Kaye’s Comments

Dear clients and friends,

I always look forward to reading Warren Buffet’s annual letter to shareholders of Berkshire Hathaway. Not only does it address all the usual financial numbers for the company, but it includes homespun stories to illustrate his investment philosophy, and a self-effacing sense of humor to minimize his investment prowess and take responsibility for poor decisions. His multi-decade history of success as a long-term investor coupled with his humor and wisdom earned him the moniker of the “Oracle of Omaha”. The excerpts below include some of the interesting highlights from his most recent annual letter, released on February 23, 2019.

The 88 year old Buffet t, as chairman, and the older mid-90’s Charlie Munger, as vice-chairman, head a team of investment professionals who purchase entire public companies to be run as private companies of Berkshire, as well as an assembly of public companies that they partially own. Notice that they don’t view their holding as a stock portfolio or collection of ticker symbols, but as companies with substantial earnings by companies that do not have excessive levels of debt. "Charlie and I view the marketable common stocks that Berkshire owns as interests in businesses, not as ticker symbols to be bought or sold based on their 'chart' patterns, the 'target' prices of analysts or the opinions of media pundits. Instead, we simply believe that if the businesses of the investees are successful (as we believe most will be) our investments will be successful as well. Sometimes the payoffs to us will be modest; occasionally the cash register will ring loudly. And sometimes I will make expensive mistakes. Overall – and over time – we should get decent results. In America, equity investors have the wind at their back."

In replying to the question by CNBC, Why investors shouldn’t use borrowed money to buy stocks, Buffett replied, “There is simply no telling how far stocks can fall in a short period. Even if your borrowings are small and your positions aren’t immediately threatened by the plunging market, your mind may well become rattled by scary headlines and breathless commentary. And an unsettled mind will not make good decisions.”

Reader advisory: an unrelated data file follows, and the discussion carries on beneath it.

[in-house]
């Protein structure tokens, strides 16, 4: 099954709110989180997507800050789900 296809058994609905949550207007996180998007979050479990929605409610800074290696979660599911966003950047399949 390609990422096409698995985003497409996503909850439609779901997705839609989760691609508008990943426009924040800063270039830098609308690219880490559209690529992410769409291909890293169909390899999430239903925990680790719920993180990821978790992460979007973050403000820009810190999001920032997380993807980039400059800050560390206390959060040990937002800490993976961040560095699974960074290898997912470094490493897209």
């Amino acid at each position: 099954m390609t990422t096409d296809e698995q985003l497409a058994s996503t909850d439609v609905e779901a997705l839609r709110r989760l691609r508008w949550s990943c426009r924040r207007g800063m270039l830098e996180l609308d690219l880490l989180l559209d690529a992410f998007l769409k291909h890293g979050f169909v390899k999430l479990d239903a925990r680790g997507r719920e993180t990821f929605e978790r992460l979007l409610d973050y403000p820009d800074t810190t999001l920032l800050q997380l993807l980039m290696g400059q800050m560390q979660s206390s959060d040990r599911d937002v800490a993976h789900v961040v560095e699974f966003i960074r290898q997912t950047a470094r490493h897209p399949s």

Buffett also quoted lines from the Rudyard Kipling poem in the 1800s to illustrate investment opportunities available to those with limited amounts of debt. "When major declines occur, however, they offer extraordinary opportunities to those who are not handicapped by debt. That's the time to heed these lines from Kipling's If:

'If you can keep your head when all about you are losing theirs ... If you can wait and not be tired by waiting... If you can think – and not make thoughts your aim... If you can trust yourself when all men doubt you... Yours is the Earth and everything that's in it.'"

When asked why he didn’t make any deal; in 2017, Buffet explained that he couldn’t purchase them at a sensible price because the market priced stocks were at an all-time high. This strategy is consistent with his prior famous quotes including his advice to buy when others are fearful and sell when others are greedy. In this interview, he was more verbose and colorful. Buffett said, "Indeed, price seemed almost irrelevant to an army of optimistic purchasers. Why the purchasing frenzy? In part, it's because the CEO job self-selects for 'can-do' types. If Wall Street analysts or board members urge that brand of CEO to consider possible acquisitions, it's a bit like telling your ripening teenager to be sure to have a normal sex life. Once a CEO hungers for a deal, he or she will never lack for forecasts that justify the purchase. Subordinates will be cheering, envisioning enlarged domains and the compensation levels that typically increase with corporate size. Investment bankers, smelling huge fees, will be applauding as well. (Don't ask the barber whether you need a haircut.) If the historical performance of the target falls short of validating its acquisition, large 'synergies' will be forecast. Spreadsheets never disappoint."